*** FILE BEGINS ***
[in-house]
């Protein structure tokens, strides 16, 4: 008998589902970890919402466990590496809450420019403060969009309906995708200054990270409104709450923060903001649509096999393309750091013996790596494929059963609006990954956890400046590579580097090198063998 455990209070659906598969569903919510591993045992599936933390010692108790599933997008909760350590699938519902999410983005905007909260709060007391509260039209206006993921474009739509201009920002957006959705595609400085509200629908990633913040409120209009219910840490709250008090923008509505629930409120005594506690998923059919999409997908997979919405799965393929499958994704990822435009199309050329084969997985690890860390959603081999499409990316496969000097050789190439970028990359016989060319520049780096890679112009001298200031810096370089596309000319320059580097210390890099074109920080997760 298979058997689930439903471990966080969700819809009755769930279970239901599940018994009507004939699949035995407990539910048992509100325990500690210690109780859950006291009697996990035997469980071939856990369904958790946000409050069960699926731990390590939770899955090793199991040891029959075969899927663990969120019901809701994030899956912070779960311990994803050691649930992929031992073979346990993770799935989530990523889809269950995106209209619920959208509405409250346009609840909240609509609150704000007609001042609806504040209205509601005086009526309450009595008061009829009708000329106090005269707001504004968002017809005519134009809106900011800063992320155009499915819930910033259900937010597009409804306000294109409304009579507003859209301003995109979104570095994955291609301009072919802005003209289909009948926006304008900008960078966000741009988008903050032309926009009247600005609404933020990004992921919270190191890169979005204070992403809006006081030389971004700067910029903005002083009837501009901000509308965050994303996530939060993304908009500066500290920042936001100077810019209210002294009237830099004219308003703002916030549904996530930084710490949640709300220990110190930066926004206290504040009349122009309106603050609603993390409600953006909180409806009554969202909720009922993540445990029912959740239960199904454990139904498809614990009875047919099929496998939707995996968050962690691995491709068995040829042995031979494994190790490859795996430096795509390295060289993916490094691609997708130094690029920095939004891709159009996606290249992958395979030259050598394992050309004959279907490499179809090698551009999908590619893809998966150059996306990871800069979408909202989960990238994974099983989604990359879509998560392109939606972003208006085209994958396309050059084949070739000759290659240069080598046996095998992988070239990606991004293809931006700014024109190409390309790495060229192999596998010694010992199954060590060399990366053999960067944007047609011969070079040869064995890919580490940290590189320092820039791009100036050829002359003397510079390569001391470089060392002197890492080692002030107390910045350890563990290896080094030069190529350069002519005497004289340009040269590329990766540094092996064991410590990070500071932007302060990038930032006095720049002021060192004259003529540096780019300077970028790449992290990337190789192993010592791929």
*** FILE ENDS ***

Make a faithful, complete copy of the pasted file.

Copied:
[in-house]
């Protein structure tokens, strides 16, 4: 008998589902970890919402466990590496809450420019403060969009309906995708200054990270409104709450923060903001649509096999393309750091013996790596494929059963609006990954956890400046590579580097090198063998 455990209070659906598969569903919510591993045992599936933390010692108790599933997008909760350590699938519902999410983005905007909260709060007391509260039209206006993921474009739509201009920002957006959705595609400085509200629908990633913040409120209009219910840490709250008090923008509505629930409120005594506690998923059919999409997908997979919405799965393929499958994704990822435009199309050329084969997985690890860390959603081999499409990316496969000097050789190439970028990359016989060319520049780096890679112009001298200031810096370089596309000319320059580097210390890099074109920080997760 298979058997689930439903471990966080969700819809009755769930279970239901599940018994009507004939699949035995407990539910048992509100325990500690210690109780859950006291009697996990035997469980071939856990369904958790946000409050069960699926731990390590939770899955090793199991040891029959075969899927663990969120019901809701994030899956912070779960311990994803050691649930992929031992073979346990993770799935989530990523889809269950995106209209619920959208509405409250346009609840909240609509609150704000007609001042609806504040209205509601005086009526309450009595008061009829009708000329106090005269707001504004968002017809005519134009809106900011800063992320155009499915819930910033259900937010597009409804306000294109409304009579507003859209301003995109979104570095994955291609301009072919802005003209289909009948926006304008900008960078966000741009988008903050032309926009009247600005609404933020990004992921919270190191890169979005204070992403809006006081030389971004700067910029903005002083009837501009901000509308965050994303996530939060993304908009500066500290920042936001100077810019209210002294009237830099004219308003703002916030549904996530930084710490949640709300220990110190930066926004206290504040009349122009309106603050609603993390409600953006909180409806009554969202909720009922993540445990029912959740239960199904454990139904498809614990009875047919099929496998939707995996968050962690691995491709068995040829042995031979494994190790490859795996430096795509390295060289993916490094691609997708130094690029920095939004891709159009996606290249992958395979030259050598394992050309004959279907490499179809090698551009999908590619893809998966150059996306990871800069979408909202989960990238994974099983989604990359879509998560392109939606972003208006085209994958396309050059084949070739000759290659240069080598046996095998992988070239990606991004293809931006700014024109190409390309790495060229192999596998010694010992199954060590060399990366053999960067944007047609011969070079040869064995890919580490940290590189320092820039791009100036050829002359003397510079390569001391470089060392002197890492080692002030107390910045350890563990290896080094030069190529350069002519005497004289340009040269590329990766540094092996064991410590990070500071932007302060990038930032006095720049002021060192004259003529540096780019300077970028790449992290990337190789192993010592791929």